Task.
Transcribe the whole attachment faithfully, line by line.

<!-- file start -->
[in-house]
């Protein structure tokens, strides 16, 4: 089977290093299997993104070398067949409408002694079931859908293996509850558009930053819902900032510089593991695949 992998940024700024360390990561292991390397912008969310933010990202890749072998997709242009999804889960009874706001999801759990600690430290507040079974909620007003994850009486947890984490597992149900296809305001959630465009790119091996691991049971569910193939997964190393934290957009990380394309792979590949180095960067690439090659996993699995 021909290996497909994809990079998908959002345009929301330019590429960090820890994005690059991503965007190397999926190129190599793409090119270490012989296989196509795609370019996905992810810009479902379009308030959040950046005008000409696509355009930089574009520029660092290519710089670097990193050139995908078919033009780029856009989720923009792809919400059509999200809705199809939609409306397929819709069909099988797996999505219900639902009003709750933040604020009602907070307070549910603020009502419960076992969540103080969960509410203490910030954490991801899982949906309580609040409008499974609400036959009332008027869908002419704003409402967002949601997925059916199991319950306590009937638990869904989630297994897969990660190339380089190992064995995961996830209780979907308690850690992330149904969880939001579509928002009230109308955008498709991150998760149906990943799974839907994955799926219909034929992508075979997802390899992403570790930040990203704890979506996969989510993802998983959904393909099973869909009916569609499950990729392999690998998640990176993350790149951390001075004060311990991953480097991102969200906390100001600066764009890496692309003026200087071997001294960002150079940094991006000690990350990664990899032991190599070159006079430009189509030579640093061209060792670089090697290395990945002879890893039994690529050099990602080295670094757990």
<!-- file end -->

[in-house]
């Protein structure tokens, strides 16, 4: 089977290093299997993104070398067949409408002694079931859908293996509850558009930053819902900032510089593991695949 992998940024700024360390990561292991390397912008969310933010990202890749072998997709242009999804889960009874706001999801759990600690430290507040079974909620007003994850009486947890984490597992149900296809305001959630465009790119091996691991049971569910193939997964190393934290957009990380394309792979590949180095960067690439090659996993699995 021909290996497909994809990079998908959002345009929301330019590429960090820890994005690059991503965007190397999926190129190599793409090119270490012989296989196509795609370019996905992810810009479902379009308030959040950046005008000409696509355009930089574009520029660092290519710089670097990193050139995908078919033009780029856009989720923009792809919400059509999200809705199809939609409306397929819709069909099988797996999505219900639902009003709750933040604020009602907070307070549910603020009502419960076992969540103080969960509410203490910030954490991801899982949906309580609040409008499974609400036959009332008027869908002419704003409402967002949601997925059916199991319950306590009937638990869904989630297994897969990660190339380089190992064995995961996830209780979907308690850690992330149904969880939001579509928002009230109308955008498709991150998760149906990943799974839907994955799926219909034929992508075979997802390899992403570790930040990203704890979506996969989510993802998983959904393909099973869909009916569609499950990729392999690998998640990176993350790149951390001075004060311990991953480097991102969200906390100001600066764009890496692309003026200087071997001294960002150079940094991006000690990350990664990899032991190599070159006079430009189509030579640093061209060792670089090697290395990945002879890893039994690529050099990602080295670094757990």